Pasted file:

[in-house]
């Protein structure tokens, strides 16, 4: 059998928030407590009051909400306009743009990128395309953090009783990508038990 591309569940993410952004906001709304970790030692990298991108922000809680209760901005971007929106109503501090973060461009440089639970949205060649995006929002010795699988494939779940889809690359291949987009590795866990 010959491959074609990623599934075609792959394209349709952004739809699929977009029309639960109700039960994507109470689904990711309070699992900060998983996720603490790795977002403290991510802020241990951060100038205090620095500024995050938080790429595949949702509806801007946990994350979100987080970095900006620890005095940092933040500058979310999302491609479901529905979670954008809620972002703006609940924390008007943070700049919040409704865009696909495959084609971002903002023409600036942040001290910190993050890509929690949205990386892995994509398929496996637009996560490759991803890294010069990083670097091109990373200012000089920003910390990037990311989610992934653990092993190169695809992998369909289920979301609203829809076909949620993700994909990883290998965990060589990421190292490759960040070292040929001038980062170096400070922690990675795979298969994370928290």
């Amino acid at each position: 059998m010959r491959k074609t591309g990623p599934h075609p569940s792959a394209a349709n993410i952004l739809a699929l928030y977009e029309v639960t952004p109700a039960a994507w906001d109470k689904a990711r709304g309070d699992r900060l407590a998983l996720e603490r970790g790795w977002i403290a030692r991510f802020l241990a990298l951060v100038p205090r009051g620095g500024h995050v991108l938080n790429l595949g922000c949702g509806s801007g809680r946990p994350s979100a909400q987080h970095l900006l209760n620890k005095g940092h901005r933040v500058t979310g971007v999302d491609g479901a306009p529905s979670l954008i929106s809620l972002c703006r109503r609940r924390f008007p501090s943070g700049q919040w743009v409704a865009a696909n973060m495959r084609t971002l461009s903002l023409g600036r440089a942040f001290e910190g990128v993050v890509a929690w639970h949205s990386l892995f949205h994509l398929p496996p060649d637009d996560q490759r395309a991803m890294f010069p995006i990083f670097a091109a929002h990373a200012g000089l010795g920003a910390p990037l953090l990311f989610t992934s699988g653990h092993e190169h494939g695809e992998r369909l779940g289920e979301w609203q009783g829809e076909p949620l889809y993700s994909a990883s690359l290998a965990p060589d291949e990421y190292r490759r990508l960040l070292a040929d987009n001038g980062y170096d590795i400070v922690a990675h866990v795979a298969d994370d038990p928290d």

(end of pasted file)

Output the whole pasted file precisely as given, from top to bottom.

[in-house]
């Protein structure tokens, strides 16, 4: 059998928030407590009051909400306009743009990128395309953090009783990508038990 591309569940993410952004906001709304970790030692990298991108922000809680209760901005971007929106109503501090973060461009440089639970949205060649995006929002010795699988494939779940889809690359291949987009590795866990 010959491959074609990623599934075609792959394209349709952004739809699929977009029309639960109700039960994507109470689904990711309070699992900060998983996720603490790795977002403290991510802020241990951060100038205090620095500024995050938080790429595949949702509806801007946990994350979100987080970095900006620890005095940092933040500058979310999302491609479901529905979670954008809620972002703006609940924390008007943070700049919040409704865009696909495959084609971002903002023409600036942040001290910190993050890509929690949205990386892995994509398929496996637009996560490759991803890294010069990083670097091109990373200012000089920003910390990037990311989610992934653990092993190169695809992998369909289920979301609203829809076909949620993700994909990883290998965990060589990421190292490759960040070292040929001038980062170096400070922690990675795979298969994370928290």
């Amino acid at each position: 059998m010959r491959k074609t591309g990623p599934h075609p569940s792959a394209a349709n993410i952004l739809a699929l928030y977009e029309v639960t952004p109700a039960a994507w906001d109470k689904a990711r709304g309070d699992r900060l407590a998983l996720e603490r970790g790795w977002i403290a030692r991510f802020l241990a990298l951060v100038p205090r009051g620095g500024h995050v991108l938080n790429l595949g922000c949702g509806s801007g809680r946990p994350s979100a909400q987080h970095l900006l209760n620890k005095g940092h901005r933040v500058t979310g971007v999302d491609g479901a306009p529905s979670l954008i929106s809620l972002c703006r109503r609940r924390f008007p501090s943070g700049q919040w743009v409704a865009a696909n973060m495959r084609t971002l461009s903002l023409g600036r440089a942040f001290e910190g990128v993050v890509a929690w639970h949205s990386l892995f949205h994509l398929p496996p060649d637009d996560q490759r395309a991803m890294f010069p995006i990083f670097a091109a929002h990373a200012g000089l010795g920003a910390p990037l953090l990311f989610t992934s699988g653990h092993e190169h494939g695809e992998r369909l779940g289920e979301w609203q009783g829809e076909p949620l889809y993700s994909a990883s690359l290998a965990p060589d291949e990421y190292r490759r990508l960040l070292a040929d987009n001038g980062y170096d590795i400070v922690a990675h866990v795979a298969d994370d038990p928290d």